[0045] The sintered bodies (core members) thus obtained may be disposed in series “as is”; preferably, however, grinding and/or polishing are performed using a diamond grindstone or the like so that the surfaces of the adjacent core members that face each other with the core members are disposed in series (i.e., the surfaces that contact each other when the core members are disposed in series; hereafter referred to as the “contact surfaces”) are flattened. As a result, when a plurality of core members are disposed in series, the contact surfaces (surfaces that have been subjected to a flattening treatment) of two adjacent core members can easily be caused to adhere tightly to each other (i.e., can be caused to contact each other in a tightly adhering state).

[0046] It would also be possible to apply the above-mentioned joining assistant agent to the contact surfaces instead of performing such a flattening treatment, or in addition to performing such a flattening treatment. For example, it is desirable to thinly coat the contact surfaces with a preparation prepared by dispersing a powder-form joining assistant agent such as TiO2 or the like (preferably a fine particle-form agent with a mean particle size of less than 0.1 μm as determined by the BET method or the like) or an organo-metal compound (e.g., a solution of titanium alkoxide) which functions as a joining assistant agent. As a result, the diffusion joining efficiency can be improved.

[0047] Two or more core members manufactured in this manner are disposed in series so that the contact surfaces of these core members adhere tightly to each other, and a heating and/or pressing treatment is performed. In the working of the present invention, it is sufficient if such a heating and/or pressing treatment causes the core members to be joined at the contact surfaces so that the respective core members are connected to form an integral unit; there are no particular restrictions on the treatment method or procedure. Typically, these core members are set in a specified pressure-resistant heat-resistant jig (e.g., a jig made of SiC) in a state in which the core members are disposed in series, and a joining treatment is performed for approximately from 10 minutes to 2 hours within a temperature range in which diffusion joining can be induced (e.g., approximately 1300 to 1500° C. in the case of a ceramic comprising mainly Al2O3 or ZrO2) and/or with a pressure applied that can induce diffusion joining (e.g., 10 to 50 MPa). For example, in the case of a ceramic comprising mainly ZrO2, a treatment is preferably performed from 1400 to 1500° C. and from 10 to 15 MPa. As a result, a dental ceramic frame which is formed by joining two or more core elements to each other to form an integral unit can be manufactured.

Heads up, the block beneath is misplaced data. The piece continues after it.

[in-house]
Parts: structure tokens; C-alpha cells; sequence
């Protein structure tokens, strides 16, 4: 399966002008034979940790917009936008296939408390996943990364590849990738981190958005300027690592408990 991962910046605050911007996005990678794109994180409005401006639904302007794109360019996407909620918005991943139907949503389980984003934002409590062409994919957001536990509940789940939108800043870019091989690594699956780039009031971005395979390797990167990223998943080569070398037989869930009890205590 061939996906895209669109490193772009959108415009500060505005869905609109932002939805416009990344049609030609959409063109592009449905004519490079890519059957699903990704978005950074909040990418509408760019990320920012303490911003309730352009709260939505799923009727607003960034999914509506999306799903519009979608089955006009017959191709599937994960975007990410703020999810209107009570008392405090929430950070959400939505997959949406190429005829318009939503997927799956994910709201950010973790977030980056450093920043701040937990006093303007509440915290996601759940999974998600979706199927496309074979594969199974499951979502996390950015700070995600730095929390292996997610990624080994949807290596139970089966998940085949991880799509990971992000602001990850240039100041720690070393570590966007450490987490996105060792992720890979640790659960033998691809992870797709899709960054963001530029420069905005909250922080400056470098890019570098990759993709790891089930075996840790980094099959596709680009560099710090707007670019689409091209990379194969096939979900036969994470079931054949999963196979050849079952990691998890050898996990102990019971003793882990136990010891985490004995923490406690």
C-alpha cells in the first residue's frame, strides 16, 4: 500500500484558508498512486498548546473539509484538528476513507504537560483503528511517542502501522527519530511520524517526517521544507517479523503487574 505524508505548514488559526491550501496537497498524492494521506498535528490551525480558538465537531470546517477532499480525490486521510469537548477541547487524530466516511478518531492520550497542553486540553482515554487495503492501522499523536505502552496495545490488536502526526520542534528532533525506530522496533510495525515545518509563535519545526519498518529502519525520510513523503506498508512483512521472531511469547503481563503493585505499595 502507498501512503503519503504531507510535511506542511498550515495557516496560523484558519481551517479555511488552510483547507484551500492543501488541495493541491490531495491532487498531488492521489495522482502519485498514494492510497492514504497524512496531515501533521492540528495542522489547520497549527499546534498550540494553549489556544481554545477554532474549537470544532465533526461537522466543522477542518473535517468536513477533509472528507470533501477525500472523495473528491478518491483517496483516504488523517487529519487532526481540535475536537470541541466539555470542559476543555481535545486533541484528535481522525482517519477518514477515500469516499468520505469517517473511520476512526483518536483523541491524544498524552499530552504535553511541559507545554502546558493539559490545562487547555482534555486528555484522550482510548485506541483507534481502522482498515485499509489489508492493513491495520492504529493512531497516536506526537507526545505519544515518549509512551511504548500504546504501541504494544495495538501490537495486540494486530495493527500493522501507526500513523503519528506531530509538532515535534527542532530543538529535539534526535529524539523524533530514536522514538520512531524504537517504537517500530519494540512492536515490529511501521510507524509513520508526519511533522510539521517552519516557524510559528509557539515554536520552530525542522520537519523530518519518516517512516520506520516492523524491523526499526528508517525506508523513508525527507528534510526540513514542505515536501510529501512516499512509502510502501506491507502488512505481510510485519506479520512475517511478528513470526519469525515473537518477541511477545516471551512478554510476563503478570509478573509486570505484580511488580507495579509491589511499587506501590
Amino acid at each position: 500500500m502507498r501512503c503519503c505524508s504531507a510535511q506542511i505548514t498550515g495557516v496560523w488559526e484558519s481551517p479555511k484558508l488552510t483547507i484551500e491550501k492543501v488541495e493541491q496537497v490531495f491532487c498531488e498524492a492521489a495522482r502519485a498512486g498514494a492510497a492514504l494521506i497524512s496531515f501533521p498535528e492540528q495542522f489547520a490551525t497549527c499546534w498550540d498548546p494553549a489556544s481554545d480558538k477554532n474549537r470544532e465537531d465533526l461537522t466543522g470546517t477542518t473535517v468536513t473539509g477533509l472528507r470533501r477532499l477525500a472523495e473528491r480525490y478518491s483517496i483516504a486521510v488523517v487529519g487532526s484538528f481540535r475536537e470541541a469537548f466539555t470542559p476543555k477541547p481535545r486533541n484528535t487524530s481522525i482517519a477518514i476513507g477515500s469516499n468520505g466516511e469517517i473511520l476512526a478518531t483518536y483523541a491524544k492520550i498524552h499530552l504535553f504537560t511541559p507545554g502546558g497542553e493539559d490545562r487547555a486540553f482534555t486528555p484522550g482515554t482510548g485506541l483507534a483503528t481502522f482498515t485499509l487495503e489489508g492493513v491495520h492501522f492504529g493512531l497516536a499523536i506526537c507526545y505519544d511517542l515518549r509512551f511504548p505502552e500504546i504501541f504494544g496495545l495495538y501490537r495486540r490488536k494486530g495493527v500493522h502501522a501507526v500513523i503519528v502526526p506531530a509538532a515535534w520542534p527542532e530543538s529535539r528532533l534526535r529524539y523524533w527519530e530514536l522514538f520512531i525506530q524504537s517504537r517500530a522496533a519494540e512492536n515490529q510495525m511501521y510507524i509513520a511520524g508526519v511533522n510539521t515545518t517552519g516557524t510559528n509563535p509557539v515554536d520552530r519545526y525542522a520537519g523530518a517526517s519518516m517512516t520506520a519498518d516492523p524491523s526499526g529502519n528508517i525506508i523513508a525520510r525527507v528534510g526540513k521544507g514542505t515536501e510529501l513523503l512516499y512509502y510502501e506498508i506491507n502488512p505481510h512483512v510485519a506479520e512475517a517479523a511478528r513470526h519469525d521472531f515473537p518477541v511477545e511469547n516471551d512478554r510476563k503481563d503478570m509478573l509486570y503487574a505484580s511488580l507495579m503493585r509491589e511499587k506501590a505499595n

[0048] In the dental ceramic frame manufacturing method disclosed in the present specification, as was described above, individual core members are formed beforehand, and these core members are directly joined by physical or chemical means. Accordingly, the dimensions among the respective core members show almost no change, so that a ceramic frame with high dimensional precision and a dental prosthesis containing such a frame can be manufactured. In particular, since the ceramic frame forming material is selected so that the respective core members and joining portions as a whole have the same composition, the uniformity of the coefficient of thermal expansion among the core members is good, so that cracking and the like in the cooling process following the joining treatment can be prevented. As a result, a ceramic frame in which both high precision and a high mechanical strength are realized can be manufactured. Furthermore, in the dental ceramic frame manufacturing method of the present invention, since the core member formation step and the step in which a single frame is constructed by joining the plurality of core members obtained in the core member formation step to each other are separate, a dental ceramic frame can be manufactured with good efficiency and at a low cost.

[0049] The present invention will be described in greater detail below in terms of several examples. It is not intended that the present invention be limited to these examples.

EXAMPLE 1

[0050] Core members were formed using powdered ZrO2 containing 3 mol % Y2O3. Specifically, a specified mold was filled with powdered ZrO2 containing Y2O3, and press-molding was performed at a pressure of 30 MPa. Next, cold hydrostatic press-molding was performed at a pressure of 100 MPa. The green molded bodies thus obtained were subjected to a preliminary firing treatment for 1 hour at 1000° C. Next, the preliminarily fired bodies thus obtained were ground using a diamond grindstone, thus producing the three core members 21, 22 and 23 shown in FIG. 2. Although this is not shown in the figures, mounting holes which allow the insertion of portions of the supporting teeth are formed in the left and right core members 21 and 23 shown in FIG. 2. Following this grinding treatment, a firing treatment was performed for 2 hours at 1400° C. As a result, core members 21, 22 and 23 with a dense structure having a relative density of 99.8% or greater were obtained. Next, the contact surfaces 24 and 25 of these core members were subjected to a grinding/polishing treatment using a diamond grindstone with a #400 grain size. As a result, the contact surfaces 24 and 25 of the respective core members were more or less completely flattened (see FIG. 2).

[0051] Next, as is shown in FIG. 2, the respective core members 21, 22 and 23 were set in SiC jigs 1, 2, 3a, 3b, 4a and 4b (attached to a creep tester disposed inside a furnace) in a state in which the core members were disposed in series in the horizontal direction with the contact surfaces 24 and 25 of the core members caused to adhere tightly to each other. Then, the furnace was heated to 1450° C. After the temperature inside the furnace became constant, the pressure was maintained at 10 MPa for 20 minutes. After this time had elapsed, the pressure was released, and the ceramic frame was cooled inside the furnace.